Most dogs will eat grass now and again, but some dogs seem to eat it far more than others. So, why do dogs eat grass, and should you be concerned? Our Gainesville vets explain.
Why do dogs eat grass and vomit?
If your dog regularly eats grass it can leave you baffled and concerned - especially if your dog eats grass and vomits. Why on earth could they be doing that? Could this be an indication that the dog feels there is something in their stomach that needs to be brought up? Has the dog eaten something poisonous? Is the dog self-treating an undiagnosed medical condition?
Although many dogs will vomit after eating grass, it's not the case for all dogs. In fact, most dogs eat grass without showing any signs or symptoms of stomach upset. Which means that it's unlikely that dogs eat grass to induce vomiting. Then why do they do it?
Is there a physical reason why your dog eats grass?
Dogs, like humans, need plenty of fiber in their diet in order to keep their digestive system running smoothly. This means that good health relies on a good quantity of plant foods as well as high-quality meat. Eating grass may be an easy way for your pooch to add roughage to their diet, helping to keep their digestive tract flowing.
That said, if your dog is eating grass but also showing signs of stomach upset, there may be a medical problem. Dogs can suffer from a number of stomach and gastrointestinal issues including conditions such as pancreatitis, and inflammatory bowel disease. If your dog is eating grass and has other symptoms such as lack of appetite, decreased energy, diarrhea, or constipation, it's a good idea to take your pup to the vet for an examination.
Is there a psychological or emotional reason for your dog's grass-eating?
Boredom and anxiety are common psychological causes of grass eating. This behavior can be thought of in much the same way as people who bite their nails. If your dog isn't displaying any symptoms of digestive issues but munches relentlessly on grass, consider psychological reasons for their behavior.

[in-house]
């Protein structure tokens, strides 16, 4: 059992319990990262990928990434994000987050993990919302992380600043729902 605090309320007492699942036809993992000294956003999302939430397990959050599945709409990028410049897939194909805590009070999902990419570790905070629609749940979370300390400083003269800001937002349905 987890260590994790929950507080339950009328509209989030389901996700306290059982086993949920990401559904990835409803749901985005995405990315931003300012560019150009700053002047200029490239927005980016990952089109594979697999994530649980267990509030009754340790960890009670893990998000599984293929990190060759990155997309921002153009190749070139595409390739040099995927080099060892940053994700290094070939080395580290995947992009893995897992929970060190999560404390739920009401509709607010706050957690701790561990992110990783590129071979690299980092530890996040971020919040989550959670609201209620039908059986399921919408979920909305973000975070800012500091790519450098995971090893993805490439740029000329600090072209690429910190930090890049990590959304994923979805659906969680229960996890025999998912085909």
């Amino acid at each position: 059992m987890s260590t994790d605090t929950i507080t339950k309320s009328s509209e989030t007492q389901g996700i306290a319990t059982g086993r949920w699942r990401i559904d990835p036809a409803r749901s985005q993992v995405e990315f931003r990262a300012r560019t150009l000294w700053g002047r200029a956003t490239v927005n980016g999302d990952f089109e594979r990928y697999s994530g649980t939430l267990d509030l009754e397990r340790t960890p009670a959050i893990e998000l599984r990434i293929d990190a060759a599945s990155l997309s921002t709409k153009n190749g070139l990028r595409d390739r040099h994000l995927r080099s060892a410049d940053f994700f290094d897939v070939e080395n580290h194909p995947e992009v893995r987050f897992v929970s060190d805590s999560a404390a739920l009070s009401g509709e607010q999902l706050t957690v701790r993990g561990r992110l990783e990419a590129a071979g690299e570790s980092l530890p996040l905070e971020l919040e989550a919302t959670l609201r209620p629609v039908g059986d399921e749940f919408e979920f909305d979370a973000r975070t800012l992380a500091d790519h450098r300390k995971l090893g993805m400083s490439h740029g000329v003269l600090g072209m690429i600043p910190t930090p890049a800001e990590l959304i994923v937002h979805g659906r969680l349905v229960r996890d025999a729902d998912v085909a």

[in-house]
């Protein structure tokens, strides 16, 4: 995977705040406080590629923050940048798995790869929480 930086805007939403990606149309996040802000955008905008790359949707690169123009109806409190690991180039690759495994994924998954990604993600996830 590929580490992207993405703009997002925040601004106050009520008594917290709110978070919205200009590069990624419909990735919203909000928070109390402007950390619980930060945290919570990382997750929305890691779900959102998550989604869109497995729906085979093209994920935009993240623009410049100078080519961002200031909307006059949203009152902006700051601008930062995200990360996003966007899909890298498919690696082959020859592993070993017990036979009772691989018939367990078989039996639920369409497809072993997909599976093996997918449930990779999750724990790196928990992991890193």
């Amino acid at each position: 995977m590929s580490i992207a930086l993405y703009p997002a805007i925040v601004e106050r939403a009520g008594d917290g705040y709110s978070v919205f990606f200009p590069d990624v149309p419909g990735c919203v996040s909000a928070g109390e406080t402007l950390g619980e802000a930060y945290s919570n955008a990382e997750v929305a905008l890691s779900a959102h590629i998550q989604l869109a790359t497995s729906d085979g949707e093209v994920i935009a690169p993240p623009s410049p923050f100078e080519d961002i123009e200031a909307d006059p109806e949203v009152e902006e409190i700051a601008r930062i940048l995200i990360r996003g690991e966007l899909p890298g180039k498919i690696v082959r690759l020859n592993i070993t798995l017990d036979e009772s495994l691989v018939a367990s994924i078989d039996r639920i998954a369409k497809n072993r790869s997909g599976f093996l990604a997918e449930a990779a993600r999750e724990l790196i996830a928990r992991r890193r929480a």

If boredom is the likely cause of your pup's grass-eating, increasing the length, distance or intensity of their walks, introduce more intense playtimes or head to the off-leash dog park to allow your dog to enjoy some social time.
Another reason why dogs will frequently eat grass is separation anxiety. Try leaving an old blanket or t-shirt with your scent on it with your dog when you leave the house. Your dog may find the familiar scent reassuring and help to curb their grass-eating habit.
In other cases, dogs show obsessive behaviors. If your dog is obsessively eating grass, your vet will be able to advise you on how to help your pup reduce obsessive behaviors.
Is eating grass dangerous for dogs?
Dogs that are otherwise healthy and on parasite protection shouldn't face any troublesome issues from eating unsprayed grass. To help keep your grass munching mutt healthy, make sure that there are no herbicides, pesticides or fertilizers on the grass your dog tends to chew on.
Note: The advice provided in this post is intended for informational purposes and does not constitute medical advice regarding pets. For an accurate diagnosis of your pet's condition, please make an appointment with your vet.